I read this with my mentor for our Advanced Fiction course, and it’s definitely far outside my wheelhouse in both content and structure. Johnson’s story follows an unnamed addict through a series of short snippets told out of order chronicling his cycle of addiction and rehabilitation.
Johnson’s choice to tell this story out of order worked very well, as we get to see all the different facets of the narrator regardless of where he is in his habits, or what he’s doing. All the narration is done in first person, giving us a difficult job of deciding whether or not what we’re being told is actual truth, perceived truth, or hallucination. In the end we’re not sure if we can trust him, although being in his head is an eye-opening look at how the mind of someone with substance abuse processes the world around them.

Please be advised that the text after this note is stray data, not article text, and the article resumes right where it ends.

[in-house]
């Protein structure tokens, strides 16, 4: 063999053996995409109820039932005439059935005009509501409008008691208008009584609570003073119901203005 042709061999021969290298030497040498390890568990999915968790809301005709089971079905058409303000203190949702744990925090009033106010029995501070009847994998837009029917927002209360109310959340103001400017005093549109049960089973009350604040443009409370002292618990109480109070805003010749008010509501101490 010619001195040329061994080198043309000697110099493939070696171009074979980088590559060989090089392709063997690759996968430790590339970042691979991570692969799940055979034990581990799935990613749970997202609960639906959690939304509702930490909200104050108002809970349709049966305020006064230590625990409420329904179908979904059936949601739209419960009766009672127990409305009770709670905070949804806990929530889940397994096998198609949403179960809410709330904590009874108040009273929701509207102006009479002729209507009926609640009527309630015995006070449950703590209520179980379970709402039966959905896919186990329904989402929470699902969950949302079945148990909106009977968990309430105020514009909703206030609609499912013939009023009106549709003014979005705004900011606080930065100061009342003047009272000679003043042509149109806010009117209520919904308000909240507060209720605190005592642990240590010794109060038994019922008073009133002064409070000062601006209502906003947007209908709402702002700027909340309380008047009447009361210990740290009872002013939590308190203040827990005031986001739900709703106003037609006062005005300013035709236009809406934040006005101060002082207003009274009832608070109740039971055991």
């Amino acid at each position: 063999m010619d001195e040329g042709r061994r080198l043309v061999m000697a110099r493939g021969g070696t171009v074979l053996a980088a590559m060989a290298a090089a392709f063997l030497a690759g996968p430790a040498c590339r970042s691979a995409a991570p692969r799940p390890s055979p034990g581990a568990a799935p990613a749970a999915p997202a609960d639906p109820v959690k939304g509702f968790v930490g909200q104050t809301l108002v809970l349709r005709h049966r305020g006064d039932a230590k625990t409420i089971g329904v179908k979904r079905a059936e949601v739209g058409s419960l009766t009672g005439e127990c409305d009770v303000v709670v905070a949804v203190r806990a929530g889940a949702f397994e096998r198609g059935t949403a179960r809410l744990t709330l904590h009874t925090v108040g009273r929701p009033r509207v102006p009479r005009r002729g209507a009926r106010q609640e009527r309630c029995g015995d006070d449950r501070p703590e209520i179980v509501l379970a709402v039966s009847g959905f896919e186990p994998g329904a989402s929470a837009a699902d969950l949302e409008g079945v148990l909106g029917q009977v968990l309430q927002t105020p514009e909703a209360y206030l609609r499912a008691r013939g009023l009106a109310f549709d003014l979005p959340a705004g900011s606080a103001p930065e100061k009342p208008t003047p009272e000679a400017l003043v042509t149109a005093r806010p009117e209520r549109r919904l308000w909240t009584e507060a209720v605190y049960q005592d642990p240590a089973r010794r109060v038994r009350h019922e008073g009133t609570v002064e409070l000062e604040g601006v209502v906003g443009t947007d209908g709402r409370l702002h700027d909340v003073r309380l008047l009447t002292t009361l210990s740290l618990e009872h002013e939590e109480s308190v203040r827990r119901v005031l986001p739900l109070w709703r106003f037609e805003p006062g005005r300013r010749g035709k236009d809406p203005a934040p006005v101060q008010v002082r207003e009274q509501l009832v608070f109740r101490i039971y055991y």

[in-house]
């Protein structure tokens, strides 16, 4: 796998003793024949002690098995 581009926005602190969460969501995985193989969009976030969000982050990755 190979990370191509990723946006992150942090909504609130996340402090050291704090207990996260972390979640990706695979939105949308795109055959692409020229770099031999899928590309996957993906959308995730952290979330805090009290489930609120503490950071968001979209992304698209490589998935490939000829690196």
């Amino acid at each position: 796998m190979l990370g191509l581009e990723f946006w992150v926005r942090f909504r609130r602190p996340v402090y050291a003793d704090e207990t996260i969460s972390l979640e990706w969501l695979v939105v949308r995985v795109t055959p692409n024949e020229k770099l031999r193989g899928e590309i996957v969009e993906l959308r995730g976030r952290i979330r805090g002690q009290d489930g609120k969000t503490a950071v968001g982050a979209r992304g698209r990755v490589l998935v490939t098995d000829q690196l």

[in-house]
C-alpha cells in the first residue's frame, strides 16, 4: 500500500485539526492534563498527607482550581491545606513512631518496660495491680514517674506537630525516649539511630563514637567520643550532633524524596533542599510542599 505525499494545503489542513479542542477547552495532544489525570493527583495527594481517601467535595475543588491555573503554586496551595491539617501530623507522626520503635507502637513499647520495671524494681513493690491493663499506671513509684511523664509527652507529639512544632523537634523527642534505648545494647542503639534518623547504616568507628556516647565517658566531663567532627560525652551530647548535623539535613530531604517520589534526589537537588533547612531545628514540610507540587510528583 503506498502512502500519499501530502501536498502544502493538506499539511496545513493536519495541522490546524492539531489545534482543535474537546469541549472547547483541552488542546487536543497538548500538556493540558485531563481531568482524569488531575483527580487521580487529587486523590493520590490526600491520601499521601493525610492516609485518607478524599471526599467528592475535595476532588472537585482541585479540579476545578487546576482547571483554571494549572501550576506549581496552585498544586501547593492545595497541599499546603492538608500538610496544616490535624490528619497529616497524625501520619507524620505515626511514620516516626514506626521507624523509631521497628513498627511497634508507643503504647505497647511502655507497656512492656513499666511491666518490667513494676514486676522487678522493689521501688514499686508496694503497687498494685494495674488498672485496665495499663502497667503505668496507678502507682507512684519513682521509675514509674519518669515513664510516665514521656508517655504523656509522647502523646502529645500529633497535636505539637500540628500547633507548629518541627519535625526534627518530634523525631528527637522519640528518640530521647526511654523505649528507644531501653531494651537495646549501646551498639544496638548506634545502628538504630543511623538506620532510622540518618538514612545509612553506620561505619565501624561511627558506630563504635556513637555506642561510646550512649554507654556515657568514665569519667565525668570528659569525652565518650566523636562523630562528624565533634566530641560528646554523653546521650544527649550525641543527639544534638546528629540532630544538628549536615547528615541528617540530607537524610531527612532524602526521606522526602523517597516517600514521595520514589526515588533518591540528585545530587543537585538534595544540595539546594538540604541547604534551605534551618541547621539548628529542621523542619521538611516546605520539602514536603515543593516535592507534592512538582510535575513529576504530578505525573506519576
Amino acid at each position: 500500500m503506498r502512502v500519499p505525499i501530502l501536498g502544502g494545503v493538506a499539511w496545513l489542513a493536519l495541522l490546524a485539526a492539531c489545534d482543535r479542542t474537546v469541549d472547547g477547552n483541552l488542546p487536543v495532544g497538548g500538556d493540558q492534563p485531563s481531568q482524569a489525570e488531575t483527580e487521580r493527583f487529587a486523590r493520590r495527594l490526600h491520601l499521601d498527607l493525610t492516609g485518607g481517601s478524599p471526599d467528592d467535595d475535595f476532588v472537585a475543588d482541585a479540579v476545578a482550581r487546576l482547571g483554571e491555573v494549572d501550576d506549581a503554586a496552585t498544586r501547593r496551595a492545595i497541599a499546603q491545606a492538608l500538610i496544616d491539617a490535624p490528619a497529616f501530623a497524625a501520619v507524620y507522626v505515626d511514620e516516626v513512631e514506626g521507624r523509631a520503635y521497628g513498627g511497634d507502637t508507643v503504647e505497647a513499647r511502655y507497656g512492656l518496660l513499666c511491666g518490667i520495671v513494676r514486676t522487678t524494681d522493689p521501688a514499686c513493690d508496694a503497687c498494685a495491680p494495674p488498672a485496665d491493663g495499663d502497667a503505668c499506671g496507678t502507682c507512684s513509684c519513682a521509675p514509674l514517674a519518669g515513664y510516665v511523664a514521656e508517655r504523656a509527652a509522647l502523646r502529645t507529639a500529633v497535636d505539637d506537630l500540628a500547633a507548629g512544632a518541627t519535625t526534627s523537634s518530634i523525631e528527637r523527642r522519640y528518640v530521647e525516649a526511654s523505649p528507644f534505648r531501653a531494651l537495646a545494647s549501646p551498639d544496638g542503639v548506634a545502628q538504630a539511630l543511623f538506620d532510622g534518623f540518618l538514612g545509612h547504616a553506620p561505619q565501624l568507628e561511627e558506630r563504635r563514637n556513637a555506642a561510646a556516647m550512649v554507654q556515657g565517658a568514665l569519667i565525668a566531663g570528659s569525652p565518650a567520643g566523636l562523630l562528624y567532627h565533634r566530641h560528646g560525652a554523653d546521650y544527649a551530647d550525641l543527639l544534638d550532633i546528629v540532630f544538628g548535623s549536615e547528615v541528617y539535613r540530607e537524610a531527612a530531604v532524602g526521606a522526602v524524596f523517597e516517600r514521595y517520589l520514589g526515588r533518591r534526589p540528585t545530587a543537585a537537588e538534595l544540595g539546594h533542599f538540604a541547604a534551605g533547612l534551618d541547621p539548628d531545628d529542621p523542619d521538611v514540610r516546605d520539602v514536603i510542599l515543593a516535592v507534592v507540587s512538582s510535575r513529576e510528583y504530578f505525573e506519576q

It’s difficult to ground yourself in this story, but I think that’s Johnson’s point, as our narrator never seems to be grounded himself. He flits through the stories, sometimes returning to the same places or people, sometimes becoming tangential, and other times losing the point entirely. The narrator does despicable things with an off-hand grace while simultaneously finding poignant beauty in the world that a normal person would overlook, and Johnson makes the particular choice to front-load the early stories with the narrator’s more violent nature, giving us one opinion, and then showing the narrator’s more subdued and introspective behaviors later.
In the end, the tales end towards the positive, although we never know if the narrator gets clean for good, but Johnson’s interesting prose and small moments blown big offer an interesting viewpoint into the world of drug addiction.
I can’t say I really enjoyed this one, but I didn’t dislike it either.
Bingo Square: Not My Wheelhouse